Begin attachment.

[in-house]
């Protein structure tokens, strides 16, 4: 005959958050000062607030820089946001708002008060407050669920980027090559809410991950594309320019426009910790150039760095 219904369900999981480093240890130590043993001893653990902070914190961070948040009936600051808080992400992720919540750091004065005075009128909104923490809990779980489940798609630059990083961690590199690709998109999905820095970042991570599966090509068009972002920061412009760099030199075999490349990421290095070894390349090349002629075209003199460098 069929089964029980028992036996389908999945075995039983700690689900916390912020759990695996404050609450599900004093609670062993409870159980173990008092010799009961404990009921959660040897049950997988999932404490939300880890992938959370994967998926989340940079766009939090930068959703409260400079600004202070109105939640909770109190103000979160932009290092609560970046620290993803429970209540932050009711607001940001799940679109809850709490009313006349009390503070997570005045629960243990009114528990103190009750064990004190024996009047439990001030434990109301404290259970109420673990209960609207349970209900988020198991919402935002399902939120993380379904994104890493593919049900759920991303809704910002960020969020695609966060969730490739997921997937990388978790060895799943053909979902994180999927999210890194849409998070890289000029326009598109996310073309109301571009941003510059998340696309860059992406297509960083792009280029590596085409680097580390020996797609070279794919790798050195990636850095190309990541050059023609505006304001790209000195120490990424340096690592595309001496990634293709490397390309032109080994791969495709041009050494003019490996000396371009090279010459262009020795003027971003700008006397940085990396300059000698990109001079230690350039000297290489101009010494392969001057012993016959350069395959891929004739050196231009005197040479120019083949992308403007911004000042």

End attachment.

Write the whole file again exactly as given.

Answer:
[in-house]
């Protein structure tokens, strides 16, 4: 005959958050000062607030820089946001708002008060407050669920980027090559809410991950594309320019426009910790150039760095 219904369900999981480093240890130590043993001893653990902070914190961070948040009936600051808080992400992720919540750091004065005075009128909104923490809990779980489940798609630059990083961690590199690709998109999905820095970042991570599966090509068009972002920061412009760099030199075999490349990421290095070894390349090349002629075209003199460098 069929089964029980028992036996389908999945075995039983700690689900916390912020759990695996404050609450599900004093609670062993409870159980173990008092010799009961404990009921959660040897049950997988999932404490939300880890992938959370994967998926989340940079766009939090930068959703409260400079600004202070109105939640909770109190103000979160932009290092609560970046620290993803429970209540932050009711607001940001799940679109809850709490009313006349009390503070997570005045629960243990009114528990103190009750064990004190024996009047439990001030434990109301404290259970109420673990209960609207349970209900988020198991919402935002399902939120993380379904994104890493593919049900759920991303809704910002960020969020695609966060969730490739997921997937990388978790060895799943053909979902994180999927999210890194849409998070890289000029326009598109996310073309109301571009941003510059998340696309860059992406297509960083792009280029590596085409680097580390020996797609070279794919790798050195990636850095190309990541050059023609505006304001790209000195120490990424340096690592595309001496990634293709490397390309032109080994791969495709041009050494003019490996000396371009090279010459262009020795003027971003700008006397940085990396300059000698990109001079230690350039000297290489101009010494392969001057012993016959350069395959891929004739050196231009005197040479120019083949992308403007911004000042």